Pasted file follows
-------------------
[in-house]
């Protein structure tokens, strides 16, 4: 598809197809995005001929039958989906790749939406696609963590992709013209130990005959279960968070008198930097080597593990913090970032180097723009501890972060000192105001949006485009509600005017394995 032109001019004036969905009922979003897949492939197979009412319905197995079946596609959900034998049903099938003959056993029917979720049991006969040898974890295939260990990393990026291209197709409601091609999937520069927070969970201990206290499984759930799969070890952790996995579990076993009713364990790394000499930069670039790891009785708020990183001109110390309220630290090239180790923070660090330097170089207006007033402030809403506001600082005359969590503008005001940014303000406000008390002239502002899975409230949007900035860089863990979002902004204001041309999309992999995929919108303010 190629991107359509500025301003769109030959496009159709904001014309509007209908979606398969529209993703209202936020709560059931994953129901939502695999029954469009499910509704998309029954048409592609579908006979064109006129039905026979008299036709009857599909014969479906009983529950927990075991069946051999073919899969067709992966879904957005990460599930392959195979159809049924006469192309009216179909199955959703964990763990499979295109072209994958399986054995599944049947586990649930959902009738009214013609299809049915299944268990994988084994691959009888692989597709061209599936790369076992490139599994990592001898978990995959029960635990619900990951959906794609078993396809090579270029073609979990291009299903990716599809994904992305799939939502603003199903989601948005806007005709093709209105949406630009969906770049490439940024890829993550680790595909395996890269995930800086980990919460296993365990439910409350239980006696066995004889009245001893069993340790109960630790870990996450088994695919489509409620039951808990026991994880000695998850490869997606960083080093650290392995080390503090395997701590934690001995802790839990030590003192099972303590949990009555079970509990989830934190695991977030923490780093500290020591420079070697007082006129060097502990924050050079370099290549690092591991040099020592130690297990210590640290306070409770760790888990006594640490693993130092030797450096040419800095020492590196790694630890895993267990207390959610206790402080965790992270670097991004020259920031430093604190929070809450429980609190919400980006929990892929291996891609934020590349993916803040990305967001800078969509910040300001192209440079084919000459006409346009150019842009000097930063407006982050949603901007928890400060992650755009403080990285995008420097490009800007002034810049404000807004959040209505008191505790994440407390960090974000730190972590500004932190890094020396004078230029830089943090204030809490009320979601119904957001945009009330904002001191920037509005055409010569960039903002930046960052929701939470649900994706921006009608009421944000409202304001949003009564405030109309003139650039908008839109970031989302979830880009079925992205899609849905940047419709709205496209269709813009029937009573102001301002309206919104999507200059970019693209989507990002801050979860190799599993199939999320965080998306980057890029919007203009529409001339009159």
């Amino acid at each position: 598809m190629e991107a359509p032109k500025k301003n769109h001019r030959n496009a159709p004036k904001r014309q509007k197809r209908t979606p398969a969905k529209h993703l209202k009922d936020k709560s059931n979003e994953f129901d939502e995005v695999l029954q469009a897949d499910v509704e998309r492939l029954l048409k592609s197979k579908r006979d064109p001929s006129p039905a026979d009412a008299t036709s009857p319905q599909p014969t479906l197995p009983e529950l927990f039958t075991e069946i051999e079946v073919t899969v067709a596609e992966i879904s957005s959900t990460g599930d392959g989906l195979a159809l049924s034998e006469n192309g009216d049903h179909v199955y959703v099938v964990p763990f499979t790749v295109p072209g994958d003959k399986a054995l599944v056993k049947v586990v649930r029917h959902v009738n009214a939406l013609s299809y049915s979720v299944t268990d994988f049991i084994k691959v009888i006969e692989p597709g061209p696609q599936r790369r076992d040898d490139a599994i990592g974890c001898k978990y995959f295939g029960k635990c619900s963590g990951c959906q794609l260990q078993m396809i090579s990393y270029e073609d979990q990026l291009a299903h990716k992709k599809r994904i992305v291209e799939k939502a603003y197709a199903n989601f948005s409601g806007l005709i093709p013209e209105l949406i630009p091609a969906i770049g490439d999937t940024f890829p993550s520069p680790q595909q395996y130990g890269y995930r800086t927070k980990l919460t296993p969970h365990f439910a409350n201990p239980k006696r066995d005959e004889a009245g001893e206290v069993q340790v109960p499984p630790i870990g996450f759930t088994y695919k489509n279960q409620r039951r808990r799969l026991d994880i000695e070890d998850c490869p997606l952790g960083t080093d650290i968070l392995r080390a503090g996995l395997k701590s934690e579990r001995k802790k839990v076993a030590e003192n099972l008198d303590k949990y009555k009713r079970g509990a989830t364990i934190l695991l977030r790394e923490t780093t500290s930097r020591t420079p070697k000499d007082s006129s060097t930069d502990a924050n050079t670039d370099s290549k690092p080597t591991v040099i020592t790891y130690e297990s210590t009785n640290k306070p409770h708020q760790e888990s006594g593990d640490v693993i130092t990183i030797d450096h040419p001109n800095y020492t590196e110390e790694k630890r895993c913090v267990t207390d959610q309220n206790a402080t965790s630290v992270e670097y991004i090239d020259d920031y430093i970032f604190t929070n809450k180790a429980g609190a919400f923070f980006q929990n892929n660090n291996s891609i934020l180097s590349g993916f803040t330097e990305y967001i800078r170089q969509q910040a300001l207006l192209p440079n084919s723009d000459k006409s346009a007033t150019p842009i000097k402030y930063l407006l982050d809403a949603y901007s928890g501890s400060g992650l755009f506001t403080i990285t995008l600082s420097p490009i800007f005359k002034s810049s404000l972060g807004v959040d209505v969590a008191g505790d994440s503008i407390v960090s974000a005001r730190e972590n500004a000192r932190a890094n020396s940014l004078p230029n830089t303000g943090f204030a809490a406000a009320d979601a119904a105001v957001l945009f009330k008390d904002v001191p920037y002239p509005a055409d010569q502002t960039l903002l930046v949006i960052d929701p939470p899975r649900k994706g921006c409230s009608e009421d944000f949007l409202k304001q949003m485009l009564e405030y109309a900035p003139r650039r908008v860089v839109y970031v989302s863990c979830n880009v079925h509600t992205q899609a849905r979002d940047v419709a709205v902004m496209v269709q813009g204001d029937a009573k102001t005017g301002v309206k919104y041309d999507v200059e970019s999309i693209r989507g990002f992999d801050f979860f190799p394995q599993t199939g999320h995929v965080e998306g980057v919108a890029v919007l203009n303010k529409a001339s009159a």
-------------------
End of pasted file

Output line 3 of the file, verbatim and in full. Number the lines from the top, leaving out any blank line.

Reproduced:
């Amino acid at each position: 598809m190629e991107a359509p032109k500025k301003n769109h001019r030959n496009a159709p004036k904001r014309q509007k197809r209908t979606p398969a969905k529209h993703l209202k009922d936020k709560s059931n979003e994953f129901d939502e995005v695999l029954q469009a897949d499910v509704e998309r492939l029954l048409k592609s197979k579908r006979d064109p001929s006129p039905a026979d009412a008299t036709s009857p319905q599909p014969t479906l197995p009983e529950l927990f039958t075991e069946i051999e079946v073919t899969v067709a596609e992966i879904s957005s959900t990460g599930d392959g989906l195979a159809l049924s034998e006469n192309g009216d049903h179909v199955y959703v099938v964990p763990f499979t790749v295109p072209g994958d003959k399986a054995l599944v056993k049947v586990v649930r029917h959902v009738n009214a939406l013609s299809y049915s979720v299944t268990d994988f049991i084994k691959v009888i006969e692989p597709g061209p696609q599936r790369r076992d040898d490139a599994i990592g974890c001898k978990y995959f295939g029960k635990c619900s963590g990951c959906q794609l260990q078993m396809i090579s990393y270029e073609d979990q990026l291009a299903h990716k992709k599809r994904i992305v291209e799939k939502a603003y197709a199903n989601f948005s409601g806007l005709i093709p013209e209105l949406i630009p091609a969906i770049g490439d999937t940024f890829p993550s520069p680790q595909q395996y130990g890269y995930r800086t927070k980990l919460t296993p969970h365990f439910a409350n201990p239980k006696r066995d005959e004889a009245g001893e206290v069993q340790v109960p499984p630790i870990g996450f759930t088994y695919k489509n279960q409620r039951r808990r799969l026991d994880i000695e070890d998850c490869p997606l952790g960083t080093d650290i968070l392995r080390a503090g996995l395997k701590s934690e579990r001995k802790k839990v076993a030590e003192n099972l008198d303590k949990y009555k009713r079970g509990a989830t364990i934190l695991l977030r790394e923490t780093t500290s930097r020591t420079p070697k000499d007082s006129s060097t930069d502990a924050n050079t670039d370099s290549k690092p080597t591991v040099i020592t790891y130690e297990s210590t009785n640290k306070p409770h708020q760790e888990s006594g593990d640490v693993i130092t990183i030797d450096h040419p001109n800095y020492t590196e110390e790694k630890r895993c913090v267990t207390d959610q309220n206790a402080t965790s630290v992270e670097y991004i090239d020259d920031y430093i970032f604190t929070n809450k180790a429980g609190a919400f923070f980006q929990n892929n660090n291996s891609i934020l180097s590349g993916f803040t330097e990305y967001i800078r170089q969509q910040a300001l207006l192209p440079n084919s723009d000459k006409s346009a007033t150019p842009i000097k402030y930063l407006l982050d809403a949603y901007s928890g501890s400060g992650l755009f506001t403080i990285t995008l600082s420097p490009i800007f005359k002034s810049s404000l972060g807004v959040d209505v969590a008191g505790d994440s503008i407390v960090s974000a005001r730190e972590n500004a000192r932190a890094n020396s940014l004078p230029n830089t303000g943090f204030a809490a406000a009320d979601a119904a105001v957001l945009f009330k008390d904002v001191p920037y002239p509005a055409d010569q502002t960039l903002l930046v949006i960052d929701p939470p899975r649900k994706g921006c409230s009608e009421d944000f949007l409202k304001q949003m485009l009564e405030y109309a900035p003139r650039r908008v860089v839109y970031v989302s863990c979830n880009v079925h509600t992205q899609a849905r979002d940047v419709a709205v902004m496209v269709q813009g204001d029937a009573k102001t005017g301002v309206k919104y041309d999507v200059e970019s999309i693209r989507g990002f992999d801050f979860f190799p394995q599993t199939g999320h995929v965080e998306g980057v919108a890029v919007l203009n303010k529409a001339s009159a």